Sometimes, when I'm not real sure it will work, I draw out the pattern on paper and cut it out. Then play with it. Having a model to play with can help a lot. Draw a dart and fold the paper there. Bring the 2 'edges' of the dart together. This gives you a pretty good idea of how it will look. If you don't like it, re-draw it or cut out another one. It's just paper! :)
If you want to go 1 better, then make a bear in muslin (with basting stitches) and stuff lightly. You can pinch the fabric here and there and place pins to hold it. Mark the fabric where the folds are and then pull all those basting stitches out. Your muslin pieces will have all the markings for you.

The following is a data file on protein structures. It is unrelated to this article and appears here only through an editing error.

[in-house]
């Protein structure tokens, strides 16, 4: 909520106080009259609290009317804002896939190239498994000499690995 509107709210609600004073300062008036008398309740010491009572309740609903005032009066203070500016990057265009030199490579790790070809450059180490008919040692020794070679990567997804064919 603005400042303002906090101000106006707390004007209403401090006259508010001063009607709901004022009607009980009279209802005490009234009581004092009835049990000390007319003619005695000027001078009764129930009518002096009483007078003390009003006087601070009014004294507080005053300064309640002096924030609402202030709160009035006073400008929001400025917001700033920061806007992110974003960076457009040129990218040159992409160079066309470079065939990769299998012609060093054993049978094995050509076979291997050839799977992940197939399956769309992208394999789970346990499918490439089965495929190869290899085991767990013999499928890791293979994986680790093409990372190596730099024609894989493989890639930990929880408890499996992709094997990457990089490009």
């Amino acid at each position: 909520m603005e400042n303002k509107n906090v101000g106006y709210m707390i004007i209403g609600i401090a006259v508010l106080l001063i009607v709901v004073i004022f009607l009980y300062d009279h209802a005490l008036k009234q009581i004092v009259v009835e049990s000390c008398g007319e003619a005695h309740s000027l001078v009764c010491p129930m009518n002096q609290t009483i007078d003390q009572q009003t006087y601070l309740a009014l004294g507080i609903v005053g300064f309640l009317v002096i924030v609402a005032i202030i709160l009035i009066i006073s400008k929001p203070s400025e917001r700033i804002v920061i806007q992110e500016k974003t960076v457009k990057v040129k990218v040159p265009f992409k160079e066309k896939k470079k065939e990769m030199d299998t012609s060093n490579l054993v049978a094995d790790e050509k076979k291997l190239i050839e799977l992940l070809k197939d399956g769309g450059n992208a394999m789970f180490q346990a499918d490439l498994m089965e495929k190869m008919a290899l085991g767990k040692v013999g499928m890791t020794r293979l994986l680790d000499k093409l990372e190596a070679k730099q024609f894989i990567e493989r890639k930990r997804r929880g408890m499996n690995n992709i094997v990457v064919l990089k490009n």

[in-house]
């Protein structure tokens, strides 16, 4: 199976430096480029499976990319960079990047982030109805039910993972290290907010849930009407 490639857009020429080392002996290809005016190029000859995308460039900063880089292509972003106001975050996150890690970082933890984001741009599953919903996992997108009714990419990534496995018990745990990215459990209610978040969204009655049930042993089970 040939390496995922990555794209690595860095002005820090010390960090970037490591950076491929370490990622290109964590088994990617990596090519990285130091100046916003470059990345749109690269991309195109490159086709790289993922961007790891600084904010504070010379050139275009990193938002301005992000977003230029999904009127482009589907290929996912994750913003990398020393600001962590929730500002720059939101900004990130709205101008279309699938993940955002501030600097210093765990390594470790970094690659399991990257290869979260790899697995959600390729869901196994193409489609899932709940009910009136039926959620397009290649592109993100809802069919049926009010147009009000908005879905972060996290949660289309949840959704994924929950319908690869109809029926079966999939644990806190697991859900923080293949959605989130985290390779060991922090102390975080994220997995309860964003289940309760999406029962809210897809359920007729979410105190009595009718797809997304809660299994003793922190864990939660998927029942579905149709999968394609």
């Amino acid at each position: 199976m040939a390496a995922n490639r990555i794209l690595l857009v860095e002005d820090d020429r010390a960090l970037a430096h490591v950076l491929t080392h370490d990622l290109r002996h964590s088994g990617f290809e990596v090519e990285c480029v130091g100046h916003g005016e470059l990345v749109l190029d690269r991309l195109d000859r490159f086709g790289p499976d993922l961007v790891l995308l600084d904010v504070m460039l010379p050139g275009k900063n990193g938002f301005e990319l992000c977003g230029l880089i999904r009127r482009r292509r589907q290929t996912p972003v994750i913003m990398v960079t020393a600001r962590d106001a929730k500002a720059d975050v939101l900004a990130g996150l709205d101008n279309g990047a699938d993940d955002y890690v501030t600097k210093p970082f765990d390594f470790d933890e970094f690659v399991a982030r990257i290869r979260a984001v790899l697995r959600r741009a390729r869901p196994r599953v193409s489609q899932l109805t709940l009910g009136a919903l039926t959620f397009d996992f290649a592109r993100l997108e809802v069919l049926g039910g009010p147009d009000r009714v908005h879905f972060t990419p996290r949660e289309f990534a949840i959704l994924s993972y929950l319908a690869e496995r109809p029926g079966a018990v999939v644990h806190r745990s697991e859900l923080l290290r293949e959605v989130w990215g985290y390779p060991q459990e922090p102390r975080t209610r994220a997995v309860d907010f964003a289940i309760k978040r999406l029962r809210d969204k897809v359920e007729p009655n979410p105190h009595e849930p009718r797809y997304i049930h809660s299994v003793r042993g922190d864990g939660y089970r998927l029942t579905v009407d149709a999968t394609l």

Keep playing and you'll soon get a feel for what they will do.
As for making curves, try 1 of those bendy ruler things.  I think they are called Flex Rulers? That also gives you a great 3-D thing to play with. You can fiddle with it until you get what you like.

Daphne Back Road Bears
Laconia, NH USA
Posts: 6,568

I use my flex ruler when making my gusset. If I've made the head 'sides' first then I measure from tip of nose, along top of head to base of neck to know how long one side of my gusset has to be, then use the flex ruler to layout and measure the gusset.

I use a similar technique for foot pads... measuring straight edge at bottom of leg first, then drawing foot pad and measuring it with flex ruler.

I LOVE my flex ruler. Got mine from Edinburgh years ago.

shantell Apple Dumpling Designs
Willamette Valley Oregon
Posts: 3,128